June 6 marked the beginning of the trial of former University of South Florida (USF) professor Sami Al-Arian on charges of supporting terrorism. He is innocent until proven guilty. But his involvement in controversial radical Islamic organizations is a matter of public record. Those who led the way in exposing his record were Steven Emerson, author of American Jihad, and Bill O’Reilly of Fox News. O’Reilly had hammered Al-Arian relentlessly, questioning his alleged involvement with terrorist groups.
But can the case be proved in court? Outside the courtroom increased security was visible: barricades and heavily armed U.S. Marshals. Inside the courtroom, prosecutors continue their work of presenting their evidence casting the professor and other defendants as Tampa-based conspirators operating front groups supporting the Islamic Jihad Movement in Palestine (IJMP), a group labeled terrorist by the U.S. State Department. Those alleged front groups include the Islamic Concern Project a.k.a Islamic Committee for Palestine and the World Islamic Studies Enterprise (WISE).
Prosecutors argued that Al-Arian was involved in money laundering through the groups, and was closely linked with IJMP leaders. Much of the prosecutors’ work will consist of presenting alleged ties between Al-Arian and leaders of Islamic Jihad.
Prosecutors say that the 1994 public television documentary “Jihad in America” by Steve Emerson was the “triggering event” that launched an intensive probe of al-Arian’s activities.
Another landmark in legal and media queries happened in 1995, when the director of Sami al-Arian’s think tank emerged as the new leader of the terrorist group. While a professor at USF al-Arian had founded the think tank called the World and Islam Studies Enterprise (WISE). Ramadan Shallah served as director.
Media covering the current trial report that in October 23, 1995 a letter on WISE stationery was sent to the British consulate in Atlanta stating “Ramadan Abdullah Shallah has been working for WISE since 1993…and will continue through 1996.” On October 26, 1995 the leader of Islamic Jihad, Fat’hi Al-Shiqaqi was shot to death while traveling on the island of Malta. Three days later Shallah was named the new secretary-general of Islamic Jihad. Hatina reported that according to Arab press, Shallah stood at Shiqaqi’s grave and said “The armed struggle will remain the only path of the Islamic Jihad.”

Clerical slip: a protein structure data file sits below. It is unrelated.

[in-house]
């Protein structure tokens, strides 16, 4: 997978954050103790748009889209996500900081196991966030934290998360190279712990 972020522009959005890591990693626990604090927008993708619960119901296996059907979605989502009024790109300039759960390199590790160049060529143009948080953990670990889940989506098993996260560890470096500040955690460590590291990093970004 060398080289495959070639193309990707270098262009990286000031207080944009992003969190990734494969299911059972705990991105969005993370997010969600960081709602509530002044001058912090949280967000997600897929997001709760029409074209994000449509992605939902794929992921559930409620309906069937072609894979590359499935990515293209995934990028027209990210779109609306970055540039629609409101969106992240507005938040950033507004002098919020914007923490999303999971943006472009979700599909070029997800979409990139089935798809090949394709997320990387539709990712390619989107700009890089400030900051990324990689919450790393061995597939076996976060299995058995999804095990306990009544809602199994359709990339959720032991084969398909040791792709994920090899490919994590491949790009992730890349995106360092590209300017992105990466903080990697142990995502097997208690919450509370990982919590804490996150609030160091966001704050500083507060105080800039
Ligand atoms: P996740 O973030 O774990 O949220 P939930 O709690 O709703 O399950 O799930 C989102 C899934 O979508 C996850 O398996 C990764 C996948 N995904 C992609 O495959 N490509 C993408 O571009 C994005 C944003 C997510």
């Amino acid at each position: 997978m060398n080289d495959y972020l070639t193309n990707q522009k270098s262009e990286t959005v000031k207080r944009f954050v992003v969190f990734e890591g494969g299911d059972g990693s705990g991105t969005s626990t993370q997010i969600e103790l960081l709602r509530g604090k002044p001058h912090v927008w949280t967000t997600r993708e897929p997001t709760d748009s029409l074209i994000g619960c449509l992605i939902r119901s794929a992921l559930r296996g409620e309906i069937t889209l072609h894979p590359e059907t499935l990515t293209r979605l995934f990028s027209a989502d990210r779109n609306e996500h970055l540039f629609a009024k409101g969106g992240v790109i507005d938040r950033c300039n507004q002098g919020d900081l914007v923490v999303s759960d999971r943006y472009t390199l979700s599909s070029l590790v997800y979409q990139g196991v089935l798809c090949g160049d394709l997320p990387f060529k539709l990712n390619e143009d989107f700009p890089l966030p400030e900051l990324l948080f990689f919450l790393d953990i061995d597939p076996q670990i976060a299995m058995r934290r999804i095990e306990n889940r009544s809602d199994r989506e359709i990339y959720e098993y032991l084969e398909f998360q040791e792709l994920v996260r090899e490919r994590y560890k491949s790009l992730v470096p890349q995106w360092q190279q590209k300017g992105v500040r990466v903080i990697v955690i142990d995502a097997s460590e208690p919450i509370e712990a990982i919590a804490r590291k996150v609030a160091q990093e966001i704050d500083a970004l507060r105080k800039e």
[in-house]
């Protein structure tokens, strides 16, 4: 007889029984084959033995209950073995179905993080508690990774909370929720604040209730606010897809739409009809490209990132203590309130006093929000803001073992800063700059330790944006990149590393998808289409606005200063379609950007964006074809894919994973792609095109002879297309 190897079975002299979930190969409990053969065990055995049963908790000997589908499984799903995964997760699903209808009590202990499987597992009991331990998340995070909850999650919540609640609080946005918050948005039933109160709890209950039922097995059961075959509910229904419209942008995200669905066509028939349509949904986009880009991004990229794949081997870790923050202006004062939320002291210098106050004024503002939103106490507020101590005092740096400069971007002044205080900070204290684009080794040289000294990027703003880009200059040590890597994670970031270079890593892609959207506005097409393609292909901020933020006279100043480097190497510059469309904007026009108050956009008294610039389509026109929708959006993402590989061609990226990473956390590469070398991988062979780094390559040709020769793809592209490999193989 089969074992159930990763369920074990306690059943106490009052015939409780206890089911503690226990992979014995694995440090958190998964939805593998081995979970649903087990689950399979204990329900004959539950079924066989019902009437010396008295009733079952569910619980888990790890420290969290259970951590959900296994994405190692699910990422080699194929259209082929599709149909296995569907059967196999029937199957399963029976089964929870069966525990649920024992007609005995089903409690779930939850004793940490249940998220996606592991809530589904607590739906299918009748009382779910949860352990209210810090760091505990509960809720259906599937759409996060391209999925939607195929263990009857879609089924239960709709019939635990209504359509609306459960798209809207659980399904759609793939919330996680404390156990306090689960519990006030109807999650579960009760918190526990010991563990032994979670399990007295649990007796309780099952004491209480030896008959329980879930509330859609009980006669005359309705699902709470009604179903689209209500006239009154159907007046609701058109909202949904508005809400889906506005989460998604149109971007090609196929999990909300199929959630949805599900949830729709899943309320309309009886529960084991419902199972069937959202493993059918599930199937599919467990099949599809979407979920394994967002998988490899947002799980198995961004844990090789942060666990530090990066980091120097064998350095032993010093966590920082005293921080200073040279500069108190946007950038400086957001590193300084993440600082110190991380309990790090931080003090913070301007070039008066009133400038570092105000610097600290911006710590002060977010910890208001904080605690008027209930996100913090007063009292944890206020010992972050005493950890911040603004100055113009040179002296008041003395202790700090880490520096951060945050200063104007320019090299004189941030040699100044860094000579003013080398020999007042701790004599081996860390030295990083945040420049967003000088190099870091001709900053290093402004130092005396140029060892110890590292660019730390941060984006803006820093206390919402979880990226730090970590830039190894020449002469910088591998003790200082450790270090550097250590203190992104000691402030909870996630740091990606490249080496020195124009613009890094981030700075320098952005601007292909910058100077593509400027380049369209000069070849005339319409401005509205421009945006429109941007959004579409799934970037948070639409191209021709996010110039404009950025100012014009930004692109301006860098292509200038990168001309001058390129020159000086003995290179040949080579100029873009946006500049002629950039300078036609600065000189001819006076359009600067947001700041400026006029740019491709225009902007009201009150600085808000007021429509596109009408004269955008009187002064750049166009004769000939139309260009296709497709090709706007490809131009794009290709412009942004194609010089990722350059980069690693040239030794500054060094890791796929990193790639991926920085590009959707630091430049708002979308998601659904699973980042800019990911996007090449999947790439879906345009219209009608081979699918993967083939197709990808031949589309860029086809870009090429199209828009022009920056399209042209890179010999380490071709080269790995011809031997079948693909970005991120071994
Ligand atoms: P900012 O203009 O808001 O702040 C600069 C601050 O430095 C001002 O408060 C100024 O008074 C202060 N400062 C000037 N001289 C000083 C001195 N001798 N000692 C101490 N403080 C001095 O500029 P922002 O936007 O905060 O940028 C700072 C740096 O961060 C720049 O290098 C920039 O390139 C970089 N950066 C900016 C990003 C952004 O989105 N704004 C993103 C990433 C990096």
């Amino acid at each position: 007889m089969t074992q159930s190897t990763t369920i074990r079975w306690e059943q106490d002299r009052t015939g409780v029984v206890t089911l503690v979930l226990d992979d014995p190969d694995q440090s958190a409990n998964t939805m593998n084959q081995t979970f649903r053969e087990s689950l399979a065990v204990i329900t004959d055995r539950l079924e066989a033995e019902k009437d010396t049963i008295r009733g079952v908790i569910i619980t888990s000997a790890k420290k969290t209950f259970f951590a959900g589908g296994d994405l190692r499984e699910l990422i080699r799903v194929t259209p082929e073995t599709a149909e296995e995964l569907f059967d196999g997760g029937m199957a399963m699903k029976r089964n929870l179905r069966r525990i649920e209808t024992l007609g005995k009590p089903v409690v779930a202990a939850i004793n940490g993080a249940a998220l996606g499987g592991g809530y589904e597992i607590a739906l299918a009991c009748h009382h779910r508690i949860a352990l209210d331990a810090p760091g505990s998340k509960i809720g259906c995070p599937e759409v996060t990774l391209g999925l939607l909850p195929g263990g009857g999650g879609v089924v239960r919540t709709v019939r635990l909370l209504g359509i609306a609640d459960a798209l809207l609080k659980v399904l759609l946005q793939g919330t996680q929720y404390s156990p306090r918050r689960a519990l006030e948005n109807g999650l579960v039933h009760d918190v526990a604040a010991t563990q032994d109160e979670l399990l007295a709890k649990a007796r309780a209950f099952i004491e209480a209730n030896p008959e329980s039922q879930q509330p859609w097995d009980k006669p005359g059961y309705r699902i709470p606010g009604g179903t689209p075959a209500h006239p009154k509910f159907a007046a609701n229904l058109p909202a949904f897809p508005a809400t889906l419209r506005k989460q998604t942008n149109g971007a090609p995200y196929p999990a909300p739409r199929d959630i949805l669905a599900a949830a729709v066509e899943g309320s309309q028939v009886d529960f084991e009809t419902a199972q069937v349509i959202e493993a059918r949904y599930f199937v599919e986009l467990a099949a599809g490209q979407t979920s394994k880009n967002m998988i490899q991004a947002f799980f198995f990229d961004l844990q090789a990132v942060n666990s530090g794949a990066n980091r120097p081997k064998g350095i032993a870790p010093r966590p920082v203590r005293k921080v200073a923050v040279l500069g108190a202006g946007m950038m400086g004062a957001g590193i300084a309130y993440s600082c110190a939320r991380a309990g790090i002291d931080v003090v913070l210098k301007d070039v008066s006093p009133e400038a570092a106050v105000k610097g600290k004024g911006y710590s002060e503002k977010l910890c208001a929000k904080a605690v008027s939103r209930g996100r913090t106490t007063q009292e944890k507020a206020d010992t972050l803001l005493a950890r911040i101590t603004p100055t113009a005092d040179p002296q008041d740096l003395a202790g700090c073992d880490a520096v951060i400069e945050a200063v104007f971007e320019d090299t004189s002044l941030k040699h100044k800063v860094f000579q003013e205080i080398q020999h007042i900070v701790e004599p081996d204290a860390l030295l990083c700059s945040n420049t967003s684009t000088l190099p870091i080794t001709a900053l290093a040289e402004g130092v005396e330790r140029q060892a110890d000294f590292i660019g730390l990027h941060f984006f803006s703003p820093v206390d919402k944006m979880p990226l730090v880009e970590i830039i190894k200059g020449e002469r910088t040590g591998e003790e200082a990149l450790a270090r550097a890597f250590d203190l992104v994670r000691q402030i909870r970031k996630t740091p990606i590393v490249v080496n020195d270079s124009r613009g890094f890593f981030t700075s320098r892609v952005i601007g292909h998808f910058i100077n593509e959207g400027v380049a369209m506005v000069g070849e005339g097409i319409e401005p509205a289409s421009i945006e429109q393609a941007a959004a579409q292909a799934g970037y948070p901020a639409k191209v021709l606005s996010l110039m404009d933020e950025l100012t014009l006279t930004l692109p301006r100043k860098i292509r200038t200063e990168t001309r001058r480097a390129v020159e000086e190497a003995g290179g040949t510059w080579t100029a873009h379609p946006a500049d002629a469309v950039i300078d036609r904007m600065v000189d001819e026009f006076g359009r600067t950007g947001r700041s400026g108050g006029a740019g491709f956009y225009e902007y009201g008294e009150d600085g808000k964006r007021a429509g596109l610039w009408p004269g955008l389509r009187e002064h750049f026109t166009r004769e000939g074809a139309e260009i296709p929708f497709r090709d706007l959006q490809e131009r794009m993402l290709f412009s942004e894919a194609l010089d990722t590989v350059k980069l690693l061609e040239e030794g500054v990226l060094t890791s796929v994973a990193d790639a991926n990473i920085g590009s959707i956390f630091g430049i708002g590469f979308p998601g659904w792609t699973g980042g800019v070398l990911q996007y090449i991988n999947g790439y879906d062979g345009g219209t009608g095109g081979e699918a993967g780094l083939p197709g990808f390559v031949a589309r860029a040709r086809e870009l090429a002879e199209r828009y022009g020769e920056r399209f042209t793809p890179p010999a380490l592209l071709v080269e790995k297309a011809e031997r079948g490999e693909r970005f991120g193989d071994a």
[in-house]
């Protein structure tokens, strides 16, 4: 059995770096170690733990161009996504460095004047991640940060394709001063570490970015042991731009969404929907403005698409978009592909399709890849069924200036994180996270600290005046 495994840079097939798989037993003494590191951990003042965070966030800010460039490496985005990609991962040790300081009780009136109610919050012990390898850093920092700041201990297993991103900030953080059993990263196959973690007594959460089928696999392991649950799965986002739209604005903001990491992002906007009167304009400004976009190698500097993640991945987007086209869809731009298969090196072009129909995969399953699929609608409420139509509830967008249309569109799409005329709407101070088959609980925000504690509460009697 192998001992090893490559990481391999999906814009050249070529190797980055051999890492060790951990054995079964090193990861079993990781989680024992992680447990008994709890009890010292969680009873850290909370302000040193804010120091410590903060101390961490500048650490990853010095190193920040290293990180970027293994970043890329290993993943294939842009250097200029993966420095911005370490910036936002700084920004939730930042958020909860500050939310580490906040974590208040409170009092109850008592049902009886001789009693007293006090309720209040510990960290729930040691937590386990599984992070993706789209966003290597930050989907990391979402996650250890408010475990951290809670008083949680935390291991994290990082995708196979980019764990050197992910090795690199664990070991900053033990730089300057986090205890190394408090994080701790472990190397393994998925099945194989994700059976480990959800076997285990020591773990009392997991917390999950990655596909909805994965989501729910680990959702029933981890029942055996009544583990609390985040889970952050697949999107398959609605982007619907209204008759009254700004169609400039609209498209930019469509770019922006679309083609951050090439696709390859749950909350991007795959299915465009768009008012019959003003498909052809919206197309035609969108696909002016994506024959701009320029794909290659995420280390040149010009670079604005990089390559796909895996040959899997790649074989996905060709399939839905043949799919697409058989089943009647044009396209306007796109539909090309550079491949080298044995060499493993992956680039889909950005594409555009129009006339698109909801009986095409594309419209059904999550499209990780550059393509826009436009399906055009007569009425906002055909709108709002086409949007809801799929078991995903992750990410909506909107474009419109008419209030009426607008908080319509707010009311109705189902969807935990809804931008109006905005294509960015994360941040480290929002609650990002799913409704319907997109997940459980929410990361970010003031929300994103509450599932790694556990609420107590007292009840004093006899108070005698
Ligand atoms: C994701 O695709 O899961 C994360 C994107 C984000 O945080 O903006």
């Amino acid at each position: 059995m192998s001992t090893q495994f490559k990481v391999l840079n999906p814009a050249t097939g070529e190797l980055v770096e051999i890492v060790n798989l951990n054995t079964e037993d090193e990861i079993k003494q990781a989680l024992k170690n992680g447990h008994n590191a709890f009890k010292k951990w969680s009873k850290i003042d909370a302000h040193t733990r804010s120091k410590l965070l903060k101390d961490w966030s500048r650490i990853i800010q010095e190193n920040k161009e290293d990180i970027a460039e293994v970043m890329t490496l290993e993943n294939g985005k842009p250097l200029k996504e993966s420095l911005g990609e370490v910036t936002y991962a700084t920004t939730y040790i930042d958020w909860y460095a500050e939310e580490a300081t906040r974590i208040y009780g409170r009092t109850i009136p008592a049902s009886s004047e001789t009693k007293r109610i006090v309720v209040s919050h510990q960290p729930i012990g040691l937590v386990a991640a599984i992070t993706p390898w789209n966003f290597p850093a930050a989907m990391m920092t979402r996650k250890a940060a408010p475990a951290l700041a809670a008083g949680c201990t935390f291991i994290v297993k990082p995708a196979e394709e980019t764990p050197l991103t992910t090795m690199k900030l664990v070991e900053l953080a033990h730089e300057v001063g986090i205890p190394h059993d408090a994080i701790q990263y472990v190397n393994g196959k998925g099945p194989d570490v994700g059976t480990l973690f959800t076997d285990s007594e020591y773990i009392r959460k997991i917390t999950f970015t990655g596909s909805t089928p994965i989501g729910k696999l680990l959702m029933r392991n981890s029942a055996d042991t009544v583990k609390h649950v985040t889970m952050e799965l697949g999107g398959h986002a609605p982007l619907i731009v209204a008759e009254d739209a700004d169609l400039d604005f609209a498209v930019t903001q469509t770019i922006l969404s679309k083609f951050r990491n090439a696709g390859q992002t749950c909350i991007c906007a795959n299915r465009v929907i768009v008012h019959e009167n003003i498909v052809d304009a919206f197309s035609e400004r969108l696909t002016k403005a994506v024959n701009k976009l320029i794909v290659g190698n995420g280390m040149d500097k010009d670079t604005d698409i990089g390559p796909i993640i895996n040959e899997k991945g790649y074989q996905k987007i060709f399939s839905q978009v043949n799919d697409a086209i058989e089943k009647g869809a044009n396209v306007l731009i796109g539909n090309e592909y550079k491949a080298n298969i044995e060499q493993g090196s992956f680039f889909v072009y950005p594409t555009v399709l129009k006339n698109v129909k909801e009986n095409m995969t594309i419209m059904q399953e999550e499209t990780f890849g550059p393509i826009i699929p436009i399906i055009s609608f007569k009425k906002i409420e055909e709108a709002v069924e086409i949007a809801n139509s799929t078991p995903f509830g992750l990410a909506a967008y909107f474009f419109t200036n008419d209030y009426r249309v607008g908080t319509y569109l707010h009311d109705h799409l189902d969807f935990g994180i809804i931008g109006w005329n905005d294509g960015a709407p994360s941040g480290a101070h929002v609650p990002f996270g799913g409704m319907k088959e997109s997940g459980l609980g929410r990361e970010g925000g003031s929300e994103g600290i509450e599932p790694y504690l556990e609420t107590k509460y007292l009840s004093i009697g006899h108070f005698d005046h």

WISE put out a disclaimer on October 31 saying “WISE denies any knowledge of Dr. Abdullah’s association or affiliation with any political group or agency in the Middle East.” According to Dr. Hatina however, Sami Al-Arian and Ramadan Shallah were both founders of Islamic Jihad and closely connected from their student days in the 1970’s.
Emerson commented, “When Al-Arian said, ‘How could I know this person [Shallah] was connected to the Jihad?’ he knew exactly what was going on.” Hatina’s meticulously footnoted monograph, which references numerous Arab-language interviews with Islamic Jihad leaders, may provide a piece to the puzzle.
The Investigative Project (IP) and other sources report the following from the trial:
Prosecutor Walter “Terry” Furr said investigators found “trophy shots”¯photos of dead Jews¯and martyr lists on a defendant’s computer.
Three wills of Islamic Jihad members were found on al-Arian’s computer.
Investigators found lists of dates of the deaths of Islamic Jihad suicide bombers for sending money to their families.
Al-Arian transferred money to the families of Islamic Jihad martyrs.
In opening statements, the prosecution revealed a letter written by al-Arian to a Kuwaiti financier praising an Islamic Jihad bombing as a sign of what the group could accomplish and soliciting funds for further attacks. Al-Arian says he never mailed the letter, but according to the prosecution they will present proof that it was hand-couriered out of the US.
Witness Muneer Arafat alleged al-Arian tried to recruit him to serve in IJMP. Arafat said of Islamic Jihad leaders in the 1990’s: “They are sending their kids to Duke University and Yale University…while they are sending someone else’s kid to do a suicide bombing.”
The Investigative Project noted that defense attorney William Moffitt “seemed to concede” that Al-Arian was in fact a member of the Palestinian Islamic Jihad, citing various wiretap conversations which allegedly discuss “wanting out” of the group if they would not create a non-violent branch. The statement seems curious, since Islamic Jihad was distinguished from its very beginning as a violent enterprise. Armed jihad was to be the highest priority, even as military and civic aspects of the group were conjoined.
Al-Arian and the other defendants deny all charges against him, and his defense attorneys portray the case as persecution of the professor for his pro-Palestinian and religious beliefs. After arguing that a statute referenced by the prosecution did not prohibit one from being a member of an illegal group, and that people are free to praise terrorist groups and their goals, attorney Moffitt stated that the “outstanding feature of this case is Freedom of Speech.” He contends that Al-Arian was helping to “educate” Americans on the Palestinian view of the Israeli-Palestinian conflict.
This article originally appeared in an Accuracy in Media (AIM) Media Monitors.The Associate Editor of the AIM Report when this was written, Sherrie Gossett is now a reporter with the Cybercast News Service.